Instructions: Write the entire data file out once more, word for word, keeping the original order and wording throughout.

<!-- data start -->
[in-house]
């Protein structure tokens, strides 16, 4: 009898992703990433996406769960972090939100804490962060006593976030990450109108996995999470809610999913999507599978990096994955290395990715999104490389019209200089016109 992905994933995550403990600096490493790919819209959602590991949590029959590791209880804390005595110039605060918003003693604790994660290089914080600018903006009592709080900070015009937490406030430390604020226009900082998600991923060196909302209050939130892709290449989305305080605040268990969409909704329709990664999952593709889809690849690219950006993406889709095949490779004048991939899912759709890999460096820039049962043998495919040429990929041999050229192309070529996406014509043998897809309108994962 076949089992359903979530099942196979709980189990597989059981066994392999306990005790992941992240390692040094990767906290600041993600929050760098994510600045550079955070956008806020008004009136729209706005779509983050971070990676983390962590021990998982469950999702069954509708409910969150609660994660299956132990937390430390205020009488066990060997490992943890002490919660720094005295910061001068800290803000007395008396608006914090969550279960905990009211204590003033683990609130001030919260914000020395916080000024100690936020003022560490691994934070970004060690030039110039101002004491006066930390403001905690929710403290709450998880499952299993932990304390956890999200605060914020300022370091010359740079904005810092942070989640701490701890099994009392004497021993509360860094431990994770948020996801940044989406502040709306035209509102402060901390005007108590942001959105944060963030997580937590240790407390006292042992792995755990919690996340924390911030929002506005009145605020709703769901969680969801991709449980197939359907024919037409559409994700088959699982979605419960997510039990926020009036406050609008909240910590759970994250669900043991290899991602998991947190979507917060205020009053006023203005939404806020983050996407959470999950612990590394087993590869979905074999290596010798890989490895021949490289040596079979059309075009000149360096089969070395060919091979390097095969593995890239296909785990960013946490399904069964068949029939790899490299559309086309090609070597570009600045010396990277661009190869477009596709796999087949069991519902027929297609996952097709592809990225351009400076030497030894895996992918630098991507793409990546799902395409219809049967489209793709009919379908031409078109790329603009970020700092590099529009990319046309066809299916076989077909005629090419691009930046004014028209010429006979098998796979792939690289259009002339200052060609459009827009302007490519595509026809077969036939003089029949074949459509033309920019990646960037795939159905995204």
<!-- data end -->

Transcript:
[in-house]
């Protein structure tokens, strides 16, 4: 009898992703990433996406769960972090939100804490962060006593976030990450109108996995999470809610999913999507599978990096994955290395990715999104490389019209200089016109 992905994933995550403990600096490493790919819209959602590991949590029959590791209880804390005595110039605060918003003693604790994660290089914080600018903006009592709080900070015009937490406030430390604020226009900082998600991923060196909302209050939130892709290449989305305080605040268990969409909704329709990664999952593709889809690849690219950006993406889709095949490779004048991939899912759709890999460096820039049962043998495919040429990929041999050229192309070529996406014509043998897809309108994962 076949089992359903979530099942196979709980189990597989059981066994392999306990005790992941992240390692040094990767906290600041993600929050760098994510600045550079955070956008806020008004009136729209706005779509983050971070990676983390962590021990998982469950999702069954509708409910969150609660994660299956132990937390430390205020009488066990060997490992943890002490919660720094005295910061001068800290803000007395008396608006914090969550279960905990009211204590003033683990609130001030919260914000020395916080000024100690936020003022560490691994934070970004060690030039110039101002004491006066930390403001905690929710403290709450998880499952299993932990304390956890999200605060914020300022370091010359740079904005810092942070989640701490701890099994009392004497021993509360860094431990994770948020996801940044989406502040709306035209509102402060901390005007108590942001959105944060963030997580937590240790407390006292042992792995755990919690996340924390911030929002506005009145605020709703769901969680969801991709449980197939359907024919037409559409994700088959699982979605419960997510039990926020009036406050609008909240910590759970994250669900043991290899991602998991947190979507917060205020009053006023203005939404806020983050996407959470999950612990590394087993590869979905074999290596010798890989490895021949490289040596079979059309075009000149360096089969070395060919091979390097095969593995890239296909785990960013946490399904069964068949029939790899490299559309086309090609070597570009600045010396990277661009190869477009596709796999087949069991519902027929297609996952097709592809990225351009400076030497030894895996992918630098991507793409990546799902395409219809049967489209793709009919379908031409078109790329603009970020700092590099529009990319046309066809299916076989077909005629090419691009930046004014028209010429006979098998796979792939690289259009002339200052060609459009827009302007490519595509026809077969036939003089029949074949459509033309920019990646960037795939159905995204």